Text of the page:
This is a delightful comedy based on the unlikely plan to release salmon into a river in the hot and dusty Arab state of Yemen. It deals with the nature of faith and the boundless optimism of hope, whilst also promoting the application of technical skills to a seemingly insolvable problem. And it has a sly dig at politics and the duplicity of politicians.
Paul Torday was both an engineer and a keen salmon fisherman, and spent time travelling around the middle east. So this, his first book, neatly brings together several areas in which he has expertise. It’s a classic example of an author “writing what he knows”.
The structure of the book is interesting. It purports to consist of a number of extracts taken from a parliamentary report; specifically from an investigation by the Foreign Affairs Committee into the ‘Yemen Salmon Fishing Project’. Instantly, we know that the project achieved national importance, although whether that is because of a positive or negative outcome remains unclear until the end. And while this format might sound rather dry, the writing is far from dull. The prose is engaging, light-hearted, warm and accessible.
What I liked about this book.
I liked the gentle humour and the way the plot gradually unfolded through the strategy of emails, letters, diary entries and interview transcripts.
The voice of the main character, Dr Alfred Jones, was excellently portrayed, along with the central female character, Harriet. The Prime Minister’s slimy Director of Communications was called Peter Maxwell – a name that resounds with connotations – and he too was drawn in a way that was three-dimensional, transcending my initial expectations.
In addition, the unlikeliness of the project was balanced by convincing technical explanations of how it might be achieved (and this was done in an interesting way). So at no point did I, as a reader, doubt the central engine of the story, which was the plan to introduce river salmon into the Yemen.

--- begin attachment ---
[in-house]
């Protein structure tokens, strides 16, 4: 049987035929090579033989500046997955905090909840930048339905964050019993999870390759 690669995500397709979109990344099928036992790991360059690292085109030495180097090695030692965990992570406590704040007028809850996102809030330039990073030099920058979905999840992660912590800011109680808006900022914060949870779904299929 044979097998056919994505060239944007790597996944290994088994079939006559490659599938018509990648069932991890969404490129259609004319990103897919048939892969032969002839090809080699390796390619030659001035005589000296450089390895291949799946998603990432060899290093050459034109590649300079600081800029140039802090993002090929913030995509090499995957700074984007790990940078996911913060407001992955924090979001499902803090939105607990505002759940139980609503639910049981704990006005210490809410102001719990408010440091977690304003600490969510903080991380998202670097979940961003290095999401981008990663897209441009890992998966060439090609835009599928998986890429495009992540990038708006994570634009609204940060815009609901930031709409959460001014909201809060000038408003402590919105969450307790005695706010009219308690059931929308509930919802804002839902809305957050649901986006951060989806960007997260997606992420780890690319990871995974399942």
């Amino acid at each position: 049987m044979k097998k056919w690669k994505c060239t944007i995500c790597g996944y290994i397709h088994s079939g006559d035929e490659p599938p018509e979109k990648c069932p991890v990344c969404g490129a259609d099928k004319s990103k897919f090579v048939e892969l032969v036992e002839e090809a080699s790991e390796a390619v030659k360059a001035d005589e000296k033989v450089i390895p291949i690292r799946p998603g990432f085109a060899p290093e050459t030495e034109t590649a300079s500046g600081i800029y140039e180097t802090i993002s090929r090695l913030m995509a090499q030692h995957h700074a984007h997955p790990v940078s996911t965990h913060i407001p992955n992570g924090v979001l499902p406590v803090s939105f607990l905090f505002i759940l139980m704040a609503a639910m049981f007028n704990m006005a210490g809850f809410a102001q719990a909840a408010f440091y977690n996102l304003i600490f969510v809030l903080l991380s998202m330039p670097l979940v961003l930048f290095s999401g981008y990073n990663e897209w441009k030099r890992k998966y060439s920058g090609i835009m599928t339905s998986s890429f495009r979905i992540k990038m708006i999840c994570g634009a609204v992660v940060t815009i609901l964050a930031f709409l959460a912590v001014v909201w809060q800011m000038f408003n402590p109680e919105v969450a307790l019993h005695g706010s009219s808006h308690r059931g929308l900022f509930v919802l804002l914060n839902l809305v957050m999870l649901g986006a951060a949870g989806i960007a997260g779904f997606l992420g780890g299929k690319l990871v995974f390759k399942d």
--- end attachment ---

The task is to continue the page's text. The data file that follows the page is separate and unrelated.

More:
The use of the epistolary format worked very well on the whole. The pithy emails between Dr Jones and his wife were particularly entertaining. And where the story would benefit from withholding or bringing forward certain revelations, the author deftly rearranged the time sequence to accommodate the plot.
What didn’t work so well.
There are limits to the epistolary format and these became obvious at some points. For example, the interview transcripts revealed far more emotional and visual detail than you would expect in a formal interview and the explanations given in the story for this detail were unconvincing.
Alfred’s wife Mary was not drawn convincingly. Despite the comedic effect of their email exchanges, she was a too hard-hearted and inflexible. A touch of warmth would have turned her into a three-dimensional character.
What I learnt as a writer.
One great advantage of using emails, diary entries, etc. is that the reader can get inside the heads of many characters, can hear a variety of voices and can see the world from a number of different points of view. This jump from one person to another can be clearly signalled in the text, reducing confusion. Mixing up letters with transcripts and diaries gives depth. This seems a great way to deliver a story and it is one I might like to experiment with as a writer.
A story needs to be convincing. The writer has to take the reader by the hand and lead them through the plot and the reader has to be able to suspend disbelief and be a willing traveller on the journey. While this worked very well in most places the epistolary format does have limitations, one being that we have to be convinced a character would really write that down or use those words in an interview. As far as this book was concerned, I was willing to suspend disbelief. But it is a tricky thing to pull off.